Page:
Your personal brand has to reflect you

It seems so obvious doesn’t it? Surely if you have a personal brand, it should reflect who you are?

Ask yourself whether your brand and the way you work really show who you are. Can you honestly say that they do?

In many ways mine does but I’d also side-lined huge chunks of myself. Why? Because it’s not the way others in the industry were working.

I got caught out by following suit and it left me with this constantly niggling feeling that something wasn’t quite right. That all rose to the top recently when I realised that it had left me feeling stuck, like I was always halfway to creating the business I wanted, but I couldn’t quite get the rest of it together.

Ask yourself whether your brand and the way you work really show who you are. Can you honestly say that they do?

Imagine if nobody ever did anything differently because that’s not how it’s been done before? We wouldn’t have had Concorde, Apple or Hamilton, plus plenty of other new discoveries, inventions or ways of working. 

I’m not suggesting my way of doing things is as radical as any of those, but I’m tired of seeing others perpetuate this idea that content marketing has to be an overwhelming hard slog. Yes, it takes time and effort, but it can be enjoyable, cathartic and something people actually enjoy, so it’s about time I started talking about my beliefs about it!

I almost never talk about my introversion or love of yoga, nature, self-development, learning or self-care. Every single one of those thing feeds into how I live and how I work with my clients, so from now on, they will be firmly at the heart of my brand.

Some things can affect you without you even realising

When I started thinking about writing this blog, initially this lesson or reflection point was going to be based around the impact our environments can have on us. Before coronavirus hit, we were looking at doing work on our house – clearing the loft, decorating, new furniture etc. to create a more inspiring and comfy space. It was frustrating to not be able to get on with it over the past few months but ultimately, it will get done.

Now I sit here in the wake of George Floyd’s death in America, and having had a huge wake-up call to the fact that white privilege has affected me, and I didn’t even realise it. I think for many people, the word ‘privilege’ implies a life of high wealth or having things handed to them on a plate, and if I’m honest, that’s what I would have previously associated with that word too. In terms of white privilege though, it can be about money but it’s about so much more than that.

I chose not to share anything on social media initially around Black Lives Matter, or for Blackout Tuesday, not because I didn’t want to, but because I felt a I had a lot of learning to do. At this moment, I know I’ve barely scratched the surface, and I’ll be doing a whole lot more reading, watching, listening and learning from now on.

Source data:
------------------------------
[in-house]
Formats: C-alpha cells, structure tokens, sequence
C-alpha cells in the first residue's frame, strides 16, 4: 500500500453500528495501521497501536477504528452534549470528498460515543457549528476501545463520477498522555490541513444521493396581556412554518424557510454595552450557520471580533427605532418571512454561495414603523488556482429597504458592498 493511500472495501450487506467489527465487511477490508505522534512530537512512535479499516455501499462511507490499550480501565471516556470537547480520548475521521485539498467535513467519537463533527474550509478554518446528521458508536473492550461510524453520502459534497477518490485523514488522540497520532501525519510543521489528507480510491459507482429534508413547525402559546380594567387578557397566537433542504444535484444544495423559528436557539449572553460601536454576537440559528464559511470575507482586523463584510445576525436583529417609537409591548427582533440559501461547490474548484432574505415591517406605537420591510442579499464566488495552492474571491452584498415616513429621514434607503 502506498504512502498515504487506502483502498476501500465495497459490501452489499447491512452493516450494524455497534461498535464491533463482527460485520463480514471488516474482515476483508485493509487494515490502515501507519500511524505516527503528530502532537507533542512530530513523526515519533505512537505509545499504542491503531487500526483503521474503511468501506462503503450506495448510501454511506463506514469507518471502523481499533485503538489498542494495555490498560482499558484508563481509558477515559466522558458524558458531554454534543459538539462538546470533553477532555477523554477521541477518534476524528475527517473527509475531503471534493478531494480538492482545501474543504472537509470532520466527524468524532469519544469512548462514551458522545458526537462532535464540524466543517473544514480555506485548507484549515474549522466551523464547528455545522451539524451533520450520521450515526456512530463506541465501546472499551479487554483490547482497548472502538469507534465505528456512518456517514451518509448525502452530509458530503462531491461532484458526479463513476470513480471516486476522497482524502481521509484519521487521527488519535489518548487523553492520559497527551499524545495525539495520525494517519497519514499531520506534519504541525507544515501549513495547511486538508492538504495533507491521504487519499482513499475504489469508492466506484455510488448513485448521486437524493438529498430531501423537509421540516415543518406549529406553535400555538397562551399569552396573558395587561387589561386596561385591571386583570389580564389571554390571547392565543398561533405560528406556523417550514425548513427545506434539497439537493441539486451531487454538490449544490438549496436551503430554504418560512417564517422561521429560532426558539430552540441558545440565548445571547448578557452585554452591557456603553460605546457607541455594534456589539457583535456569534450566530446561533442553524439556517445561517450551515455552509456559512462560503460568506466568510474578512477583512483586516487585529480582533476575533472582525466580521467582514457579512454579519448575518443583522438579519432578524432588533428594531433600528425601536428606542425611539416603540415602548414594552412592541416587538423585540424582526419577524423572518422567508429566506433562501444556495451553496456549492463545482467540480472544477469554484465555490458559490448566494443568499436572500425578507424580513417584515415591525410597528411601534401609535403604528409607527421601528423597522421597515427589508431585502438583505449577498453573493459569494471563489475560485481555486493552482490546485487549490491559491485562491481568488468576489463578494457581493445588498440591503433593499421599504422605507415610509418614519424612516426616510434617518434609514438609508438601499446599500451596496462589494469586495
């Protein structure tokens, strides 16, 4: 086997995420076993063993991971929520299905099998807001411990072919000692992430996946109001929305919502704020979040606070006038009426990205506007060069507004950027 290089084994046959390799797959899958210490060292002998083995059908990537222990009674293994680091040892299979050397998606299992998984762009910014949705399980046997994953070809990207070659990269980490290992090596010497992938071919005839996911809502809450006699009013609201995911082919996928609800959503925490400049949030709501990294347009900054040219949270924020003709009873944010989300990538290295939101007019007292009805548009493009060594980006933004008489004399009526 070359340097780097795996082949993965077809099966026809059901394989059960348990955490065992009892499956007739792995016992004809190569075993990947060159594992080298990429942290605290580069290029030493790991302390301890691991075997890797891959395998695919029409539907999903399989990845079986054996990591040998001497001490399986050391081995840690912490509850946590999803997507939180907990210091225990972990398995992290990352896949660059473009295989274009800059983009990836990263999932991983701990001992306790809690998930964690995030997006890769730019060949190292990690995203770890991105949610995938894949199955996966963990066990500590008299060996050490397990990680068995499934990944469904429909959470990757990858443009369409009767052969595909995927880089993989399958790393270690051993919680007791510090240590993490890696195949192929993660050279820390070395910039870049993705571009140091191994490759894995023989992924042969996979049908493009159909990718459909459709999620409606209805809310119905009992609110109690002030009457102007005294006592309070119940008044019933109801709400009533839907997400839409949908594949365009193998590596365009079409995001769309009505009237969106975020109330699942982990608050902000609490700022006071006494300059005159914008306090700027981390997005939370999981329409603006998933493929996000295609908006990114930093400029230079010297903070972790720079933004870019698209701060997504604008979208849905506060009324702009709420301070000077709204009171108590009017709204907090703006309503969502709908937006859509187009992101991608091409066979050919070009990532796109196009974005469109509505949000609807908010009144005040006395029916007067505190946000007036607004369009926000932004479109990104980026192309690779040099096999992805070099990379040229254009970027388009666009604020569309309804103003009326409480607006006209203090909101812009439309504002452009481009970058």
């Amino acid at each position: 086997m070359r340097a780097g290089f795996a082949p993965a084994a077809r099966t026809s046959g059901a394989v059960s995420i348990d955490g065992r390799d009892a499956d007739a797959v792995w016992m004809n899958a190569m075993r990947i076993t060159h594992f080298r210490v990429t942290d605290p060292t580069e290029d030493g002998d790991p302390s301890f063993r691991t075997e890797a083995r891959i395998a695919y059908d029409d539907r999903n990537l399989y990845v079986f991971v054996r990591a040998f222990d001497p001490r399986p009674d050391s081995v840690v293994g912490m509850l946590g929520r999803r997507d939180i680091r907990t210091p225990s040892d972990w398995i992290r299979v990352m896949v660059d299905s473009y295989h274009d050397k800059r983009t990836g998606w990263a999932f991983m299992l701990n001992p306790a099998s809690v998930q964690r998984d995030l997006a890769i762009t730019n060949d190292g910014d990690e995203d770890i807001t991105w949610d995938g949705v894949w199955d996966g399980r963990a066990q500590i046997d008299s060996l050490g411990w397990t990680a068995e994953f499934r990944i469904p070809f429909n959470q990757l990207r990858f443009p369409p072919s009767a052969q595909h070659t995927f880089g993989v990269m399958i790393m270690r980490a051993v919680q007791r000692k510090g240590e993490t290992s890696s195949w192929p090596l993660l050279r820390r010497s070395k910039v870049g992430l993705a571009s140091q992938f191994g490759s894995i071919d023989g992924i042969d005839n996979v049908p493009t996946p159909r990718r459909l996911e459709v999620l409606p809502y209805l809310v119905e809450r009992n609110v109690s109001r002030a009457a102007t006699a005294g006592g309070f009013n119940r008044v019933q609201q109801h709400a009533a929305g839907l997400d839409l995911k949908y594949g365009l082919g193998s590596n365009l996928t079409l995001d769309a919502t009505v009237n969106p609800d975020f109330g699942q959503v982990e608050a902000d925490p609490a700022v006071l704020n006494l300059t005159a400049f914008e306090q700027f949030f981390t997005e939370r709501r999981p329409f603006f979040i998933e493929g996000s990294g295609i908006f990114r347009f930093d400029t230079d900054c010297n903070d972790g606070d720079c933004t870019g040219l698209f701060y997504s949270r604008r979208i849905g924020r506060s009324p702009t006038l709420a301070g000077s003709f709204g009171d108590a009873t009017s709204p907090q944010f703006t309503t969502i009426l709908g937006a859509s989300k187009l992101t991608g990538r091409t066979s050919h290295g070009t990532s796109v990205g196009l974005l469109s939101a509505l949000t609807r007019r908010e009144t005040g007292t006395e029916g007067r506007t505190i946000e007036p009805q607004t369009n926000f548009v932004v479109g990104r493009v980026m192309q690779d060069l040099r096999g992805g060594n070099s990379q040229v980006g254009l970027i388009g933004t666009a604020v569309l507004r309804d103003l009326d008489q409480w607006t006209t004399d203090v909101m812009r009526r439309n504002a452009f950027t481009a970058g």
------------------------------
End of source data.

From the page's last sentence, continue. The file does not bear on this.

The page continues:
But my biggest realisation so far has been how privileged we can be as white people without knowing it. Questions have been asked in business groups I’m part of, or as part of YouTube videos or on podcasts recently, that I have never stopped to ask myself. The conversation that really caught me off-guard was about careers, and how adverts for jobs, universities and other institutions often feature only white people; sort of subliminally suggesting ‘these roles are for white people’.

I’ve come across plenty of things where it seems that roles are being pushed towards men, and women are overlooked, but I’d never thought about it in terms of race.

So, I asked myself whether there were any jobs I thought I might not get the opportunity to do based on the colour of my skin.

I came up with one. ONE!!

I felt that I probably wouldn’t get a contract as a rap or R’n’B singer because I see those genres as being heavily dominated by black people.

So that left me with hundreds, if not, thousands, of other careers I felt I could pursue, if I had the right talent or brain power, because I constantly see images of others who look like me doing those very jobs.

How has this been allowed to happen? And more importantly, how has it been allowed to continue?

I most certainly don’t have the answers to resolve this issue, but I’m damn sure I don’t want to add to it. So, I’m committing to continued and extensive learning, not just personally but for my business too, to try to ensure that I am aware of any unconscious bias, that I don’t turn a blind-eye to any forms of racism, and that I can be an ally in any way I can.